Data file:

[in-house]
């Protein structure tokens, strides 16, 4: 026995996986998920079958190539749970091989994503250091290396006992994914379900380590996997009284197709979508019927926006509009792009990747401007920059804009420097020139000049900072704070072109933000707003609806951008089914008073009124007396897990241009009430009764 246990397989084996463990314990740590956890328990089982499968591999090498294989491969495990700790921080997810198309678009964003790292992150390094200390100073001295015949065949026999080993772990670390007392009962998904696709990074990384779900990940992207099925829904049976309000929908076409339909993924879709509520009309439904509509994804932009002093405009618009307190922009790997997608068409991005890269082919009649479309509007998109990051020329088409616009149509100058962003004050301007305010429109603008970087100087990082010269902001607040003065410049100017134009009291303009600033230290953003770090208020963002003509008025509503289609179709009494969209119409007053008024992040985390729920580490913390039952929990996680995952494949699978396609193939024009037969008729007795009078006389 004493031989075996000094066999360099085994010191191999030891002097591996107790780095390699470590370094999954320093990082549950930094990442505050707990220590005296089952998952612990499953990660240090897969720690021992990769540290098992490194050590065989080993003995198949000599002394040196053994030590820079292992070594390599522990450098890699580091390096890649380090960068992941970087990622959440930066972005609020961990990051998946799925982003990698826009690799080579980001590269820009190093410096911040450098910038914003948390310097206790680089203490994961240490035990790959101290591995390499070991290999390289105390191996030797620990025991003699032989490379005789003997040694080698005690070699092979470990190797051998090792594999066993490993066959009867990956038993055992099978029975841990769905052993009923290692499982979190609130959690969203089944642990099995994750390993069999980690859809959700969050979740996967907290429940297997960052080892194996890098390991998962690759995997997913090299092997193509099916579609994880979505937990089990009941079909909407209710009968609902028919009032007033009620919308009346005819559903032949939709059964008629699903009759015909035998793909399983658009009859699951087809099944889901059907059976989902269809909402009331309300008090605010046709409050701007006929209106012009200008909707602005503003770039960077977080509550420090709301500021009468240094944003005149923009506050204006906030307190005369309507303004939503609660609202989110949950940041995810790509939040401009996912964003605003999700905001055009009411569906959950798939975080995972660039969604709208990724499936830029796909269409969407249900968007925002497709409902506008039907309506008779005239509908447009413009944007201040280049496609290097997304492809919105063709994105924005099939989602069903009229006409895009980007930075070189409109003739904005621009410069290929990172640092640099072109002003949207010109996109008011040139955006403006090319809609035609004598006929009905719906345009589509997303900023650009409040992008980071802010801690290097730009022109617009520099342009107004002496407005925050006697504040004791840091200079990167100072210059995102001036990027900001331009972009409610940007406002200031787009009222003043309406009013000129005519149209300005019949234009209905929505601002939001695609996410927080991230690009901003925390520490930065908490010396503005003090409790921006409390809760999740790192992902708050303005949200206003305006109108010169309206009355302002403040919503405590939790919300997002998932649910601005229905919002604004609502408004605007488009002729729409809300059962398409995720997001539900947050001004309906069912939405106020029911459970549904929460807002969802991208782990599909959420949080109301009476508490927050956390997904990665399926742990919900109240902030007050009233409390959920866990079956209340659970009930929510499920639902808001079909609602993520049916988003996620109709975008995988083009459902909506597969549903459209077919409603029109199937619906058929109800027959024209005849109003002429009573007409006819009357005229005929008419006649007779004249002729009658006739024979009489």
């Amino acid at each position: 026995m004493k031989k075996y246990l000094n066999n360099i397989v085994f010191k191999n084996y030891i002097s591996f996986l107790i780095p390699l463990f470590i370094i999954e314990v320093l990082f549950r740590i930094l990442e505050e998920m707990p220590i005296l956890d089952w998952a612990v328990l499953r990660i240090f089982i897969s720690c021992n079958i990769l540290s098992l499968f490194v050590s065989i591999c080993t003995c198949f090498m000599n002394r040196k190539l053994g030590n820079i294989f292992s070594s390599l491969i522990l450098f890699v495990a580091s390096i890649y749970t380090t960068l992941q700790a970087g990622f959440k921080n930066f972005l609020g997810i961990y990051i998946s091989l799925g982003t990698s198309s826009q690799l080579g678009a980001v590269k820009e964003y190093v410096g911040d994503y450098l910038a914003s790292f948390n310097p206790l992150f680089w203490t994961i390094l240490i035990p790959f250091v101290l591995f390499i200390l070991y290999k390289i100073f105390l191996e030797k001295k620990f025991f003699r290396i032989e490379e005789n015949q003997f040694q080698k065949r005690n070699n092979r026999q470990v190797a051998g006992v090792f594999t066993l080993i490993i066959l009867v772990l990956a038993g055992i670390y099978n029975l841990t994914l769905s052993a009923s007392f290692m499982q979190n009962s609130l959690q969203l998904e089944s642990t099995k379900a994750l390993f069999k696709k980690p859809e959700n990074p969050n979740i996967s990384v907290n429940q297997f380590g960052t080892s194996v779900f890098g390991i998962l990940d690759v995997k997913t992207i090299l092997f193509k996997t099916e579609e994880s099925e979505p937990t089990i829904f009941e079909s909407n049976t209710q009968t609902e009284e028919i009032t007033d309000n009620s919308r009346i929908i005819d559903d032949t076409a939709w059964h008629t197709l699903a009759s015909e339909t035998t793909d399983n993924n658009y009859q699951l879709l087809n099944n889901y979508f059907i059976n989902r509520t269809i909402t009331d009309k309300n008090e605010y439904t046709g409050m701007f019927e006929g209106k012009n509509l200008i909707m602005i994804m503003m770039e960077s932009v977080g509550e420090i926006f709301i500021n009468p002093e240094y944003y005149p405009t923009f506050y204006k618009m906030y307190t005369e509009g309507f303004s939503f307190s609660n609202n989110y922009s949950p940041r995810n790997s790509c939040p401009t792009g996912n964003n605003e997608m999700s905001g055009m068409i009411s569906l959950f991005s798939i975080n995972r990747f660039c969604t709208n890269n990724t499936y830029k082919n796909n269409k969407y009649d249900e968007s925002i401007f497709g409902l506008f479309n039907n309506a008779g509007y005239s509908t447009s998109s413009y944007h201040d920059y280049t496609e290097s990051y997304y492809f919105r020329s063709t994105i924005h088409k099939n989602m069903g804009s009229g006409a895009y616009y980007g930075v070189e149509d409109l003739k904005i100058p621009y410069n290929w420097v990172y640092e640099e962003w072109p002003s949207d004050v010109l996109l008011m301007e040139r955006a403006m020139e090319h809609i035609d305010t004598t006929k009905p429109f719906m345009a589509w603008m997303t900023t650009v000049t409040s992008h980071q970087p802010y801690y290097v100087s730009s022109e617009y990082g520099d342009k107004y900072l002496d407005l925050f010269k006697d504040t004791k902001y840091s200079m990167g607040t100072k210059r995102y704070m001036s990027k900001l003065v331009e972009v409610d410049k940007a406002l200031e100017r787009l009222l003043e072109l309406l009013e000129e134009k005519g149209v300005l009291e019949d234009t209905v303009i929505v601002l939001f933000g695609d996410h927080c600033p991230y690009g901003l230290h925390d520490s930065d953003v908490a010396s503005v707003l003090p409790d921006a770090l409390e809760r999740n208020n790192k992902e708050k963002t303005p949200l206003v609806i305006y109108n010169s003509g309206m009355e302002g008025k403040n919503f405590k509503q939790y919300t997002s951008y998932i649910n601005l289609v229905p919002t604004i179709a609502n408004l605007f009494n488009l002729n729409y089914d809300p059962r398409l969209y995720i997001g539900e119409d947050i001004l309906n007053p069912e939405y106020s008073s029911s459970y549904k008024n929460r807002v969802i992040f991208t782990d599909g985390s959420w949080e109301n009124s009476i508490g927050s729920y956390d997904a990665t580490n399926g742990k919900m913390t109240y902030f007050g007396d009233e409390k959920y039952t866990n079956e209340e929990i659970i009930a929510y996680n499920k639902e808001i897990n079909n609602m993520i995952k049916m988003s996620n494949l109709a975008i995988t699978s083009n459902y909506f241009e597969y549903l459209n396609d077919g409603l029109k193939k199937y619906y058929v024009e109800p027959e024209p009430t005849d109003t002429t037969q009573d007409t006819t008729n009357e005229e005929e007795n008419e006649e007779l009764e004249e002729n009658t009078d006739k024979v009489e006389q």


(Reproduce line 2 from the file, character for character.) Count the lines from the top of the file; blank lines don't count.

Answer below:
């Protein structure tokens, strides 16, 4: 026995996986998920079958190539749970091989994503250091290396006992994914379900380590996997009284197709979508019927926006509009792009990747401007920059804009420097020139000049900072704070072109933000707003609806951008089914008073009124007396897990241009009430009764 246990397989084996463990314990740590956890328990089982499968591999090498294989491969495990700790921080997810198309678009964003790292992150390094200390100073001295015949065949026999080993772990670390007392009962998904696709990074990384779900990940992207099925829904049976309000929908076409339909993924879709509520009309439904509509994804932009002093405009618009307190922009790997997608068409991005890269082919009649479309509007998109990051020329088409616009149509100058962003004050301007305010429109603008970087100087990082010269902001607040003065410049100017134009009291303009600033230290953003770090208020963002003509008025509503289609179709009494969209119409007053008024992040985390729920580490913390039952929990996680995952494949699978396609193939024009037969008729007795009078006389 004493031989075996000094066999360099085994010191191999030891002097591996107790780095390699470590370094999954320093990082549950930094990442505050707990220590005296089952998952612990499953990660240090897969720690021992990769540290098992490194050590065989080993003995198949000599002394040196053994030590820079292992070594390599522990450098890699580091390096890649380090960068992941970087990622959440930066972005609020961990990051998946799925982003990698826009690799080579980001590269820009190093410096911040450098910038914003948390310097206790680089203490994961240490035990790959101290591995390499070991290999390289105390191996030797620990025991003699032989490379005789003997040694080698005690070699092979470990190797051998090792594999066993490993066959009867990956038993055992099978029975841990769905052993009923290692499982979190609130959690969203089944642990099995994750390993069999980690859809959700969050979740996967907290429940297997960052080892194996890098390991998962690759995997997913090299092997193509099916579609994880979505937990089990009941079909909407209710009968609902028919009032007033009620919308009346005819559903032949939709059964008629699903009759015909035998793909399983658009009859699951087809099944889901059907059976989902269809909402009331309300008090605010046709409050701007006929209106012009200008909707602005503003770039960077977080509550420090709301500021009468240094944003005149923009506050204006906030307190005369309507303004939503609660609202989110949950940041995810790509939040401009996912964003605003999700905001055009009411569906959950798939975080995972660039969604709208990724499936830029796909269409969407249900968007925002497709409902506008039907309506008779005239509908447009413009944007201040280049496609290097997304492809919105063709994105924005099939989602069903009229006409895009980007930075070189409109003739904005621009410069290929990172640092640099072109002003949207010109996109008011040139955006403006090319809609035609004598006929009905719906345009589509997303900023650009409040992008980071802010801690290097730009022109617009520099342009107004002496407005925050006697504040004791840091200079990167100072210059995102001036990027900001331009972009409610940007406002200031787009009222003043309406009013000129005519149209300005019949234009209905929505601002939001695609996410927080991230690009901003925390520490930065908490010396503005003090409790921006409390809760999740790192992902708050303005949200206003305006109108010169309206009355302002403040919503405590939790919300997002998932649910601005229905919002604004609502408004605007488009002729729409809300059962398409995720997001539900947050001004309906069912939405106020029911459970549904929460807002969802991208782990599909959420949080109301009476508490927050956390997904990665399926742990919900109240902030007050009233409390959920866990079956209340659970009930929510499920639902808001079909609602993520049916988003996620109709975008995988083009459902909506597969549903459209077919409603029109199937619906058929109800027959024209005849109003002429009573007409006819009357005229005929008419006649007779004249002729009658006739024979009489």